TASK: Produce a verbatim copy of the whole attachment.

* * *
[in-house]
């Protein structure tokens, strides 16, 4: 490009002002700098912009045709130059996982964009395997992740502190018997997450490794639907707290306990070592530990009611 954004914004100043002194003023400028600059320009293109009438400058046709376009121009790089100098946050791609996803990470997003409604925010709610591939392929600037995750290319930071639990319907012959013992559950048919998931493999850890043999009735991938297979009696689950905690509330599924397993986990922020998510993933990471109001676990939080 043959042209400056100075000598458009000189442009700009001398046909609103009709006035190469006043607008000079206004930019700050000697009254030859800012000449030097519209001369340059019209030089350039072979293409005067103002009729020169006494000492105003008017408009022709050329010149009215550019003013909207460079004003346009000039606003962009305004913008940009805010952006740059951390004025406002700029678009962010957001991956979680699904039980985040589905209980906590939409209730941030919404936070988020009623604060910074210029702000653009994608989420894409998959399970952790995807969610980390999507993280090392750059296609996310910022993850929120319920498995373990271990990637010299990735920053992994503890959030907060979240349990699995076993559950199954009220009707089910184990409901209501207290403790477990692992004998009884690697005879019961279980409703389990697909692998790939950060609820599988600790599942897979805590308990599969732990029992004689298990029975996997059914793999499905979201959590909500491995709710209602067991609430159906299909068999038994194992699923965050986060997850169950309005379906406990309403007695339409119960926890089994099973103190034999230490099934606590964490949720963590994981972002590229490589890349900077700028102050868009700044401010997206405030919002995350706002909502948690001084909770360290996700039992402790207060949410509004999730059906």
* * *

[in-house]
């Protein structure tokens, strides 16, 4: 490009002002700098912009045709130059996982964009395997992740502190018997997450490794639907707290306990070592530990009611 954004914004100043002194003023400028600059320009293109009438400058046709376009121009790089100098946050791609996803990470997003409604925010709610591939392929600037995750290319930071639990319907012959013992559950048919998931493999850890043999009735991938297979009696689950905690509330599924397993986990922020998510993933990471109001676990939080 043959042209400056100075000598458009000189442009700009001398046909609103009709006035190469006043607008000079206004930019700050000697009254030859800012000449030097519209001369340059019209030089350039072979293409005067103002009729020169006494000492105003008017408009022709050329010149009215550019003013909207460079004003346009000039606003962009305004913008940009805010952006740059951390004025406002700029678009962010957001991956979680699904039980985040589905209980906590939409209730941030919404936070988020009623604060910074210029702000653009994608989420894409998959399970952790995807969610980390999507993280090392750059296609996310910022993850929120319920498995373990271990990637010299990735920053992994503890959030907060979240349990699995076993559950199954009220009707089910184990409901209501207290403790477990692992004998009884690697005879019961279980409703389990697909692998790939950060609820599988600790599942897979805590308990599969732990029992004689298990029975996997059914793999499905979201959590909500491995709710209602067991609430159906299909068999038994194992699923965050986060997850169950309005379906406990309403007695339409119960926890089994099973103190034999230490099934606590964490949720963590994981972002590229490589890349900077700028102050868009700044401010997206405030919002995350706002909502948690001084909770360290996700039992402790207060949410509004999730059906």